Loss of MED16 or GSK3 inhibits macrophage-mediated CD4+ T cell activation

While the data to this point suggested that MED16 and GSK3β control the IFNγ-mediated induction of MHCII, in addition to distinct aspects of the IFNγ-response, it remained unclear how loss of GSK3β or MED16 in macrophages altered the activation of CD4+ T cells. To test this, we optimized an ex vivo T cell activation assay with macrophages and TCR-transgenic CD4+ T cells (NR1 cells) that are specific for the Chlamydia trachomatis antigen Cta1 (Roan et al., 2006). Resting NR1 cells were added to non-targeting control macrophages that were untreated, IFNγ stimulated, Cta1 peptide-pulsed, or IFNγ-stimulated and Cta1 peptide-pulsed. Five hours later, we harvested T cells and used intracellular cytokine staining to identify IFNγ producing cells by flow cytometry. Only macrophages that were treated with IFNγ and pulsed with Cta1 peptide were capable of stimulating NR1 cells to produce IFNγ (Figure 6A-C). Additionally, when Rfx5 deficient macrophages were pulsed with peptide in the presence and absence of IFNγ, we observed limited IFNγ production by NR1 cells in both conditions suggesting this approach is peptide-specific and sensitive to macrophage MHCII surface expression.

We next determined the effectiveness of macrophages lacking GSK3 components to activate CD4+ T cells. Macrophages deficient in Gsk3a, Gsk3b or both along with NTC and Rfx5 controls were left untreated or stimulated with IFNγ for 16 hours, then all cells were pulsed with Cta1 peptide. Resting NR1 cells were then added and the production of IFNγ by NR1 cells from each condition was quantified by flow cytometry five hours later. In agreement with our findings on MHCII expression, loss of Gsk3a did not inhibit the production of IFNγ by NR1 cells (Figure 6D-F). In contrast, Gsk3b KO cells reduced the number of IFNγ+ NR1 cells over twofold and reduced the mean fluorescence intensity of IFNγ production over 4-fold. Furthermore, macrophages deficient in Gsk3a and Gsk3b were almost entirely blocked in their ability to activate IFNγ production by NR1 cells. Thus, macrophages deficient in GSK3 function are unable to serve as effective antigen-presenting cells to CD4+ T cells.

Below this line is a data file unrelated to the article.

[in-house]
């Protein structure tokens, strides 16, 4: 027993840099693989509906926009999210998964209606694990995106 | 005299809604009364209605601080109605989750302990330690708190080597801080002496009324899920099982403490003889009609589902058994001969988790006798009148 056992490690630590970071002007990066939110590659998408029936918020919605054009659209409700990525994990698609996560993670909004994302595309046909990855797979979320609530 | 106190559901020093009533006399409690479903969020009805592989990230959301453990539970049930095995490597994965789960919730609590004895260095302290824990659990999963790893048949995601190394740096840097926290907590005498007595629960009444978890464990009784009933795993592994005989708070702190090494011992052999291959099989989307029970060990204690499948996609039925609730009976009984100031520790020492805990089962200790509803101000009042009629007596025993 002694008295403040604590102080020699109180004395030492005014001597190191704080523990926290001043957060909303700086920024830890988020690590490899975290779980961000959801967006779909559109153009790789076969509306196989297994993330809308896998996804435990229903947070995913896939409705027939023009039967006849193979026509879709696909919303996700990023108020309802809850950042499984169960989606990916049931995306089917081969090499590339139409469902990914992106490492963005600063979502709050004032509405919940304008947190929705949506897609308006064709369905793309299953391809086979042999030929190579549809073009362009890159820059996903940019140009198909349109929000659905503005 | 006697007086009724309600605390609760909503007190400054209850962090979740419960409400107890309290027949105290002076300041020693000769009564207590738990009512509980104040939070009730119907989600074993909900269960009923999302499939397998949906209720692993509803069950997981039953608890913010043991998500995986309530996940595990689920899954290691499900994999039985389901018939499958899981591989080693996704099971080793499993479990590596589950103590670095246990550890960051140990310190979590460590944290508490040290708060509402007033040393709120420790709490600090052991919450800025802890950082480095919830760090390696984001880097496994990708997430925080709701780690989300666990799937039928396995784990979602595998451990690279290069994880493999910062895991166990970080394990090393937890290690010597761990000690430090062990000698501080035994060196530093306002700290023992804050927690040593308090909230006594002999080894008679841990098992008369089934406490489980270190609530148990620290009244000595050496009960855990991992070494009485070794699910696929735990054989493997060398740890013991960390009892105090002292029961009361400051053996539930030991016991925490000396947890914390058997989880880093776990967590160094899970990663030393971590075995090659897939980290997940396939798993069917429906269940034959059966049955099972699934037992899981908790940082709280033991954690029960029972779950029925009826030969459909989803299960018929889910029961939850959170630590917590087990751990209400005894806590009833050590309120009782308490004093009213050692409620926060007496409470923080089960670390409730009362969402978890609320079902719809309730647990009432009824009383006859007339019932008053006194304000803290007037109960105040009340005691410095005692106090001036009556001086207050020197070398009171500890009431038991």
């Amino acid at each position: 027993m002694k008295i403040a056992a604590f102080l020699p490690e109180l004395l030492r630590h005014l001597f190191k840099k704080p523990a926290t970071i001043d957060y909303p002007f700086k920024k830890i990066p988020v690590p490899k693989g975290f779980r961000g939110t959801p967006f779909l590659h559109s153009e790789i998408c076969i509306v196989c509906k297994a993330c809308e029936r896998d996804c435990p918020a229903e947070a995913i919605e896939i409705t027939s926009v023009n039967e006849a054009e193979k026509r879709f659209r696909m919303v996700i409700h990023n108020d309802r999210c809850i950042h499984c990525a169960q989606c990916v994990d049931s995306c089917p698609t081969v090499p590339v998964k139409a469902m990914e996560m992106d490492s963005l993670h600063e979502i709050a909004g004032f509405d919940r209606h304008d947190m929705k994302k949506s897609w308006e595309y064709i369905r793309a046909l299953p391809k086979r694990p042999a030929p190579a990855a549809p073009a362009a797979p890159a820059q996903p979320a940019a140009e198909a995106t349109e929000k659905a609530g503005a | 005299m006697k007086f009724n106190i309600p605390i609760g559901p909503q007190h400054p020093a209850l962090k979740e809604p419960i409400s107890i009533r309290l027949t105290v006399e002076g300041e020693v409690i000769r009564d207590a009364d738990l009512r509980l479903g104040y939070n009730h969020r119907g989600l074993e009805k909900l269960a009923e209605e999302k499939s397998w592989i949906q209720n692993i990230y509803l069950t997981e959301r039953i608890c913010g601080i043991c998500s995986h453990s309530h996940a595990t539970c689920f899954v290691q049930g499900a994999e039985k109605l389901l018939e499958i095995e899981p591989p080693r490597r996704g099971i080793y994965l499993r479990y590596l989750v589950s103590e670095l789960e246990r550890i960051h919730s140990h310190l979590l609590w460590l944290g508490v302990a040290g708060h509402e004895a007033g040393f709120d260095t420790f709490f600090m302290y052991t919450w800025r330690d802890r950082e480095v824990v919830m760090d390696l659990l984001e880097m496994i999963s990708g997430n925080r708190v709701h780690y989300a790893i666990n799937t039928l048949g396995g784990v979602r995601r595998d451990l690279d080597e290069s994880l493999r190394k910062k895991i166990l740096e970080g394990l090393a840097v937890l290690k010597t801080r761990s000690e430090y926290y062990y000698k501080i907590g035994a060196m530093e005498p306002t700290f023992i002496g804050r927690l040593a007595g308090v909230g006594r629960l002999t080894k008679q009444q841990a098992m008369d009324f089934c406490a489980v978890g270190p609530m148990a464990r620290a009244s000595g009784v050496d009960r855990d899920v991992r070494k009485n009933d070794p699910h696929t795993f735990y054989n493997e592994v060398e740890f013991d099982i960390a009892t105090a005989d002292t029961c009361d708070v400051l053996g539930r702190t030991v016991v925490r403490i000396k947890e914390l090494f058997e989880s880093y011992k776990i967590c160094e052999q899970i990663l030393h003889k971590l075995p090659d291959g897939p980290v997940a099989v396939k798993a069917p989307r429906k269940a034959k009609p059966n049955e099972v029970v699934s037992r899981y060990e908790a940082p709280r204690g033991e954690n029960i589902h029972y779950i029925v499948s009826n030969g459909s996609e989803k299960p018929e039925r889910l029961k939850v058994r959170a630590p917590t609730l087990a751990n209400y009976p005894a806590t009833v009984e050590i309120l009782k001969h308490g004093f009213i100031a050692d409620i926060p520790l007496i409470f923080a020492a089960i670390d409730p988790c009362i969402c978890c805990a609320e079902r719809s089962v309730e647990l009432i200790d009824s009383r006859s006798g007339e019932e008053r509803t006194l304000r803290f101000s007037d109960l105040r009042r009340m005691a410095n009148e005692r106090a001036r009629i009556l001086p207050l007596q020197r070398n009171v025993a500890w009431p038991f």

The ex vivo T cell assay was next used to test the effectiveness of Med16 KO macrophages as APCs. NR1 cells stimulated on IFNγ-activated Med16 KO macrophages were reduced in the number of IFNγ+ T cells by 10-fold and the fluorescence intensity of IFNγ by 100-fold compared to NTC (Figure 6G-I). Similar to what we observed with MHCII expression, there was a small yet reproducible induction of IFNγ+ NR1 cells incubated with IFNγ-activated Med16 KO macrophages. We hypothesized that inhibition of GSK3 and MED16 simultaneously would eliminate all NR1 activation on macrophages. Treatment of Med16 KO macrophages with CHIR99021 prior to IFNγ-stimulation and T cell co-incubation, eliminated the remaining IFNγ production by NR1 cells seen in the DMSO treated Med16 KO condition. Altogether these results show that GSK3β and MED16 are critical regulators of IFNγ mediated antigen presentation in macrophages and their loss prevents the effective activation of CD4+ T cells.

Discussion